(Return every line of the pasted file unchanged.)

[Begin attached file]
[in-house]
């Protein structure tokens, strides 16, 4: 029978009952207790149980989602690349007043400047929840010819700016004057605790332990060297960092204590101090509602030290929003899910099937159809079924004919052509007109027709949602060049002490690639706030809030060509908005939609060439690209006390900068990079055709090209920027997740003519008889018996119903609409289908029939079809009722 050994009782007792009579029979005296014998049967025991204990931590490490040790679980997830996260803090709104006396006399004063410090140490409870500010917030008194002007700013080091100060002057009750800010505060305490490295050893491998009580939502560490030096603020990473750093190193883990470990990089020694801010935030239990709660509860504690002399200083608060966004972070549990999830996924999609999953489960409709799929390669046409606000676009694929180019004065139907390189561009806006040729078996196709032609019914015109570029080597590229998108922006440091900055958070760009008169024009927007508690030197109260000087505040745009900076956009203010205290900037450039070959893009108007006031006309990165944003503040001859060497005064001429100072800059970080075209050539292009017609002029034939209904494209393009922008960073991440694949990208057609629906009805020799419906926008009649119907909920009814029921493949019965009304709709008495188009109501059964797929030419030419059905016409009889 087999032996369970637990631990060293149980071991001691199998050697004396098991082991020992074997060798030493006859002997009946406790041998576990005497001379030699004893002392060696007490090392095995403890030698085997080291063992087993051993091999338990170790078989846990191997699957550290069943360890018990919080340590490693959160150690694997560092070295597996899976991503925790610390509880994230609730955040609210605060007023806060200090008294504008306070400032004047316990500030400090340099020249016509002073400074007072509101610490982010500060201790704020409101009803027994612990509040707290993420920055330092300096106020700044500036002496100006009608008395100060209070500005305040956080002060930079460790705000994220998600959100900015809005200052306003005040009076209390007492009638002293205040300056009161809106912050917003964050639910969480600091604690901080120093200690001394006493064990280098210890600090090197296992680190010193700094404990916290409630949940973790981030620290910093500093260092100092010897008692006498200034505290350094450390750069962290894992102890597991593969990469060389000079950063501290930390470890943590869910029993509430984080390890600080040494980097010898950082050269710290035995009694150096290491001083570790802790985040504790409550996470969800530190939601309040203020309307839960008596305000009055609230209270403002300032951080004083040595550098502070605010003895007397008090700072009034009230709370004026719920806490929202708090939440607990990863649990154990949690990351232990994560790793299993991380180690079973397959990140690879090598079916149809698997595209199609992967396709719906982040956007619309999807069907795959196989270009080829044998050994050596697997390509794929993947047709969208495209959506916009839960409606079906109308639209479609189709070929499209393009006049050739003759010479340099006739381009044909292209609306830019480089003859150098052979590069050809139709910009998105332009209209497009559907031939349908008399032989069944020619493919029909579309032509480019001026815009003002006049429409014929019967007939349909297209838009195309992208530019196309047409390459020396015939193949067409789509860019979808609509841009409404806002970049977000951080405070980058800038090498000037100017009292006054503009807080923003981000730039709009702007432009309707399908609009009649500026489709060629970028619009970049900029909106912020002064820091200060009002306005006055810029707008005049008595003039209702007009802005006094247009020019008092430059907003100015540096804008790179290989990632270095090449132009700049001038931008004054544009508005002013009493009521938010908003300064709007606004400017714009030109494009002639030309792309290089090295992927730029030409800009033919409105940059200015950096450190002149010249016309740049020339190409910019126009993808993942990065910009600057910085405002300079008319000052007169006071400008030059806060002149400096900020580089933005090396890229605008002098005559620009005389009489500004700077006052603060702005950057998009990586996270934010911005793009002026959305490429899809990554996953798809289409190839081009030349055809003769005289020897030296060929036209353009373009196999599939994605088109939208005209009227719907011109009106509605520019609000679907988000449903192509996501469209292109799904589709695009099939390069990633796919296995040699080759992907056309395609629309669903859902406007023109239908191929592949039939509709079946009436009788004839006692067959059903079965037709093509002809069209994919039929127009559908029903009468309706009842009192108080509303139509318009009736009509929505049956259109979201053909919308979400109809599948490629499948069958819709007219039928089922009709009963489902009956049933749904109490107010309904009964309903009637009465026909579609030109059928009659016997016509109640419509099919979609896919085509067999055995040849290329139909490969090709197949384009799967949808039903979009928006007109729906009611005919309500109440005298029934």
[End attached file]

[in-house]
């Protein structure tokens, strides 16, 4: 029978009952207790149980989602690349007043400047929840010819700016004057605790332990060297960092204590101090509602030290929003899910099937159809079924004919052509007109027709949602060049002490690639706030809030060509908005939609060439690209006390900068990079055709090209920027997740003519008889018996119903609409289908029939079809009722 050994009782007792009579029979005296014998049967025991204990931590490490040790679980997830996260803090709104006396006399004063410090140490409870500010917030008194002007700013080091100060002057009750800010505060305490490295050893491998009580939502560490030096603020990473750093190193883990470990990089020694801010935030239990709660509860504690002399200083608060966004972070549990999830996924999609999953489960409709799929390669046409606000676009694929180019004065139907390189561009806006040729078996196709032609019914015109570029080597590229998108922006440091900055958070760009008169024009927007508690030197109260000087505040745009900076956009203010205290900037450039070959893009108007006031006309990165944003503040001859060497005064001429100072800059970080075209050539292009017609002029034939209904494209393009922008960073991440694949990208057609629906009805020799419906926008009649119907909920009814029921493949019965009304709709008495188009109501059964797929030419030419059905016409009889 087999032996369970637990631990060293149980071991001691199998050697004396098991082991020992074997060798030493006859002997009946406790041998576990005497001379030699004893002392060696007490090392095995403890030698085997080291063992087993051993091999338990170790078989846990191997699957550290069943360890018990919080340590490693959160150690694997560092070295597996899976991503925790610390509880994230609730955040609210605060007023806060200090008294504008306070400032004047316990500030400090340099020249016509002073400074007072509101610490982010500060201790704020409101009803027994612990509040707290993420920055330092300096106020700044500036002496100006009608008395100060209070500005305040956080002060930079460790705000994220998600959100900015809005200052306003005040009076209390007492009638002293205040300056009161809106912050917003964050639910969480600091604690901080120093200690001394006493064990280098210890600090090197296992680190010193700094404990916290409630949940973790981030620290910093500093260092100092010897008692006498200034505290350094450390750069962290894992102890597991593969990469060389000079950063501290930390470890943590869910029993509430984080390890600080040494980097010898950082050269710290035995009694150096290491001083570790802790985040504790409550996470969800530190939601309040203020309307839960008596305000009055609230209270403002300032951080004083040595550098502070605010003895007397008090700072009034009230709370004026719920806490929202708090939440607990990863649990154990949690990351232990994560790793299993991380180690079973397959990140690879090598079916149809698997595209199609992967396709719906982040956007619309999807069907795959196989270009080829044998050994050596697997390509794929993947047709969208495209959506916009839960409606079906109308639209479609189709070929499209393009006049050739003759010479340099006739381009044909292209609306830019480089003859150098052979590069050809139709910009998105332009209209497009559907031939349908008399032989069944020619493919029909579309032509480019001026815009003002006049429409014929019967007939349909297209838009195309992208530019196309047409390459020396015939193949067409789509860019979808609509841009409404806002970049977000951080405070980058800038090498000037100017009292006054503009807080923003981000730039709009702007432009309707399908609009009649500026489709060629970028619009970049900029909106912020002064820091200060009002306005006055810029707008005049008595003039209702007009802005006094247009020019008092430059907003100015540096804008790179290989990632270095090449132009700049001038931008004054544009508005002013009493009521938010908003300064709007606004400017714009030109494009002639030309792309290089090295992927730029030409800009033919409105940059200015950096450190002149010249016309740049020339190409910019126009993808993942990065910009600057910085405002300079008319000052007169006071400008030059806060002149400096900020580089933005090396890229605008002098005559620009005389009489500004700077006052603060702005950057998009990586996270934010911005793009002026959305490429899809990554996953798809289409190839081009030349055809003769005289020897030296060929036209353009373009196999599939994605088109939208005209009227719907011109009106509605520019609000679907988000449903192509996501469209292109799904589709695009099939390069990633796919296995040699080759992907056309395609629309669903859902406007023109239908191929592949039939509709079946009436009788004839006692067959059903079965037709093509002809069209994919039929127009559908029903009468309706009842009192108080509303139509318009009736009509929505049956259109979201053909919308979400109809599948490629499948069958819709007219039928089922009709009963489902009956049933749904109490107010309904009964309903009637009465026909579609030109059928009659016997016509109640419509099919979609896919085509067999055995040849290329139909490969090709197949384009799967949808039903979009928006007109729906009611005919309500109440005298029934």